California Allocated Nearly $2.6 Billion For Highway Infrastructure Investments
Governor Arnold Schwarzenegger (R) joined President Barack Obama yesterday at a town hall meeting in Los Angeles to discuss the economy, job creation and the American Recovery and Reinvestment Act (ARRA). As one of the few Republican governors in strong support of the Act, Governor Schwarzenegger has pledged to ensure California receives as much funding as possible to create jobs and stimulate the state’s economy.
Nearly $2.6 billion in Recovery Act funding for highway infrastructure investments, including highways, local streets and roads, freight and passenger rail, and port infrastructure, has been allocated to California, the largest sum for any state in the country, and over $1 billion for the repair and rebuilding of public transportation infrastructure, mass transit systems, buses, and light rail.
“In California we are pushing to pump federal stimulus funds into the economy immediately so we can create jobs, jobs and more jobs as quickly as possible,” said Gov. Schwarzenegger.
“Just as important, the federal government is finally financing our nation’s ailing infrastructure which will create jobs, sustainable economic growth and a higher quality of life in California and across the nation. Already over 50 California infrastructure projects are in line for federal funding – and that just scratches the surface of what is to come.”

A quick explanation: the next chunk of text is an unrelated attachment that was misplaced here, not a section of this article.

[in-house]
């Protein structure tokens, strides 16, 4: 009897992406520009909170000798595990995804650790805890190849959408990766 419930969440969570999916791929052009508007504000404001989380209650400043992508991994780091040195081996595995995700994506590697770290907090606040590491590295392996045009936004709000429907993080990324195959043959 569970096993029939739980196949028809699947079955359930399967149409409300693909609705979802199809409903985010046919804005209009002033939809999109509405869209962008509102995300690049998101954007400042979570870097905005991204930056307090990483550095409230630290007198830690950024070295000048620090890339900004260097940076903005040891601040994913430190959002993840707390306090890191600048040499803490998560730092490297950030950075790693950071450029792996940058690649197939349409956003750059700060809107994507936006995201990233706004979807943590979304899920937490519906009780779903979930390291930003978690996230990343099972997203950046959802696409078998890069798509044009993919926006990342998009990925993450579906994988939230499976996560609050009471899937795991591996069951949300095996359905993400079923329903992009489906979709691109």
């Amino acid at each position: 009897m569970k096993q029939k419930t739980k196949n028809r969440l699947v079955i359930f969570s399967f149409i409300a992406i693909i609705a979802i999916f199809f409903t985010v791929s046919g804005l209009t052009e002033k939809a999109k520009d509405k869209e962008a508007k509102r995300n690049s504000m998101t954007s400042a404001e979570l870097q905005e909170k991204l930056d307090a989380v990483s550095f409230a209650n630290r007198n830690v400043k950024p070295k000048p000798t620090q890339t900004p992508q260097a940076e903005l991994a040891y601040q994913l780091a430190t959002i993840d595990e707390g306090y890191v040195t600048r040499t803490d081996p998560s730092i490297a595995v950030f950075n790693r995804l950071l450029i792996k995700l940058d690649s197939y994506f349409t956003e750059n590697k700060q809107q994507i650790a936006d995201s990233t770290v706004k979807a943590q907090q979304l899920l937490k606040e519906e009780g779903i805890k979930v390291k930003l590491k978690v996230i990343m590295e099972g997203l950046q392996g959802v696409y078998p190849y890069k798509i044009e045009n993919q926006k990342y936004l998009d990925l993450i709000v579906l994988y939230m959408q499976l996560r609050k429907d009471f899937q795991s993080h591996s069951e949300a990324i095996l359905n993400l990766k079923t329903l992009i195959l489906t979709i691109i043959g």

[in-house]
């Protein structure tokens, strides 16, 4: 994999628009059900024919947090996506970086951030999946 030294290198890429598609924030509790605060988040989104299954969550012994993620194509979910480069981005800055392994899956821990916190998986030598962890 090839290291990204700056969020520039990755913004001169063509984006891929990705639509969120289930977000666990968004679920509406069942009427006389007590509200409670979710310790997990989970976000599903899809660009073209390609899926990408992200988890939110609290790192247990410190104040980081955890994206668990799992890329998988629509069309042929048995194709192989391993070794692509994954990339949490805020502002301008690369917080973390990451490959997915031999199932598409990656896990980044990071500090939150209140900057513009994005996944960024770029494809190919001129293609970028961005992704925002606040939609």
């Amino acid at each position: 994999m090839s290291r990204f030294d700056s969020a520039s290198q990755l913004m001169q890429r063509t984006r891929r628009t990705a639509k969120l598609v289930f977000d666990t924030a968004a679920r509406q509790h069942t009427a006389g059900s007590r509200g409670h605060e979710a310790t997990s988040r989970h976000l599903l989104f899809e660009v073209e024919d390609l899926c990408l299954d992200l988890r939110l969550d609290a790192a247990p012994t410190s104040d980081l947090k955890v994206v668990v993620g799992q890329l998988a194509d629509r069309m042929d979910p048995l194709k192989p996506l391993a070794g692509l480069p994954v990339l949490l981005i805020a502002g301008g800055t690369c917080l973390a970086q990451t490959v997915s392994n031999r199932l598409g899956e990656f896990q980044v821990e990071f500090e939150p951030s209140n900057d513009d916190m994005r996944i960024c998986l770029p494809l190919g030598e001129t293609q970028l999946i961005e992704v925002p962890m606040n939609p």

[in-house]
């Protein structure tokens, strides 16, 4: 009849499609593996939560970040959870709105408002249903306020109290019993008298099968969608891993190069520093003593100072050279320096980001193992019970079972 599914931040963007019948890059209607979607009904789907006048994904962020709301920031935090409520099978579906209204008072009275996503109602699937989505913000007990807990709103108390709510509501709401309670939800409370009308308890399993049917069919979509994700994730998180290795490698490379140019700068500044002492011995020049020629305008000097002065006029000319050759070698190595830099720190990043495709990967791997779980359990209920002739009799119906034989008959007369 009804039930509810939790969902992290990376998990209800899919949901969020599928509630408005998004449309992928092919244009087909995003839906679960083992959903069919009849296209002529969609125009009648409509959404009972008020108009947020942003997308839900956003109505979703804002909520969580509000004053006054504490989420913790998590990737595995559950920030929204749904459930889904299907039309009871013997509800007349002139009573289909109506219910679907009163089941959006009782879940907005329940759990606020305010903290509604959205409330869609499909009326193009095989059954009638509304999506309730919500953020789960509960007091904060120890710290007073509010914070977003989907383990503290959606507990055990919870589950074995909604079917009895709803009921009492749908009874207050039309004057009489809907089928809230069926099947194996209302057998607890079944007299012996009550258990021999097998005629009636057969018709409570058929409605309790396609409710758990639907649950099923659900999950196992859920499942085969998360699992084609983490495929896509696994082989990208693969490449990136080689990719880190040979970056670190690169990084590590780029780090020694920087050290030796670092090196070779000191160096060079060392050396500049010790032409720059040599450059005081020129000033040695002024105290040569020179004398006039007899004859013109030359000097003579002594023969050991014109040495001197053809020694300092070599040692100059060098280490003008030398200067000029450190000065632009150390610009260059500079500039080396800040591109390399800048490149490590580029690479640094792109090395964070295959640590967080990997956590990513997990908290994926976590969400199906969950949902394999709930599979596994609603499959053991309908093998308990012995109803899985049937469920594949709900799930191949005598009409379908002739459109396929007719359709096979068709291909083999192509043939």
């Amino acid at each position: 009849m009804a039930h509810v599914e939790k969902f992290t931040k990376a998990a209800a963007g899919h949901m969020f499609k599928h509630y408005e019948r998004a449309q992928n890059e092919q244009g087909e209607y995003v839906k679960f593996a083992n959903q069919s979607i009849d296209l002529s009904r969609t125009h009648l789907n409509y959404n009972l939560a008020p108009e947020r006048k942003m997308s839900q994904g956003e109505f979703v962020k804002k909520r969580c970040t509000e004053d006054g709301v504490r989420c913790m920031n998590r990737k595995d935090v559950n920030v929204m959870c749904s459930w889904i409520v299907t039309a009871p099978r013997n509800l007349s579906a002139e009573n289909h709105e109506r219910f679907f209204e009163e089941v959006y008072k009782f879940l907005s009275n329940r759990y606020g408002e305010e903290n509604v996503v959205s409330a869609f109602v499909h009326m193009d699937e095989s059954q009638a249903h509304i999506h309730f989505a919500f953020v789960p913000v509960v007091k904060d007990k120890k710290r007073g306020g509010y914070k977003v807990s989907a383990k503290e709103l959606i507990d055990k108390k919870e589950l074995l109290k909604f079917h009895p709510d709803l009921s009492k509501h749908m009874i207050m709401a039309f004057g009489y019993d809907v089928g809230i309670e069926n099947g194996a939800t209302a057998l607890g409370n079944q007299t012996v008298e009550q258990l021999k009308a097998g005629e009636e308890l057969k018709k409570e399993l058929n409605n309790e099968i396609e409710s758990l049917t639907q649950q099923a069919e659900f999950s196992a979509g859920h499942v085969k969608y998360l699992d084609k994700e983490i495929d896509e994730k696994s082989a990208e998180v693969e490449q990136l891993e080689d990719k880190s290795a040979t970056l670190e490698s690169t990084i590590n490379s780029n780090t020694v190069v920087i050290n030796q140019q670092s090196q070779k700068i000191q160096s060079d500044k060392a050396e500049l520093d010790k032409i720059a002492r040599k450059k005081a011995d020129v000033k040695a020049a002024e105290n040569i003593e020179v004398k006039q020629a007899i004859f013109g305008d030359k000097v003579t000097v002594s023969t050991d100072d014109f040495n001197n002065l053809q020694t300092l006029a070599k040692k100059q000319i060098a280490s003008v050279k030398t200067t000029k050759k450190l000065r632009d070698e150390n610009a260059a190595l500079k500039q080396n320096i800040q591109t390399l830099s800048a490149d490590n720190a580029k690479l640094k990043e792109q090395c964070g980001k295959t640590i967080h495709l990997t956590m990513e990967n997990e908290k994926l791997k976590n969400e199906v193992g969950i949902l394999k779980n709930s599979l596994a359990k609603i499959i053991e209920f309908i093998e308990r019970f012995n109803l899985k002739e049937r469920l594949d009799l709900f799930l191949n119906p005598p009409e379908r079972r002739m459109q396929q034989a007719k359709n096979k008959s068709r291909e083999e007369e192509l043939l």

Gov. Schwarzenegger highlighted the 57 projects that are first in line to receive infrastructure-focused federal economic stimulus funding in California on Wednesday, as he was standing in front of the West Merced Overhead Project on State Route 99 in the Central Valley.
The 57 projects were voted on and announced last week by the California Transportation Commission (CTC). They total $625 million in funding. The West Merced Overhead Project is expected to help boost the local economy and create over 800 jobs – while the 57 projects are expected to create over 11,000 new jobs throughout California.
This project list includes:
- $75 million to repave three miles of rough pavement on Interstate 710 in Los Angeles, one of the nation’s busiest freeways for goods movement.
- $50 million to help reconstruct Doyle Drive, the southern access to the Golden Gate Bridge.
- $46.7 million to replace two aging bridges on Highway 99 in Merced County.
- $16.8 million to construct two new lanes on Interstate 805 in Chula Vista to ease traffic congestion
- $13 million to replace the Russian River Bridge in Mendocino County, near Ukiah.
- $17 million to rehabilitate the roadway in Butte County, near Biggs from Rio Benito Road to Route 162 east.
The CTC also voted to allocate funding for 56 of these projects, pending only final approval by the Federal Highway Administration (FHWA) to release the stimulus funds, enabling construction to begin. The 57th project is the reconstruction of Doyle Drive in San Francisco, which is the southern access to the Golden Gate Bridge and is awaiting approval from the CTC for the environmental approval phase before being presented to the commission for consideration of a funding allocation next month.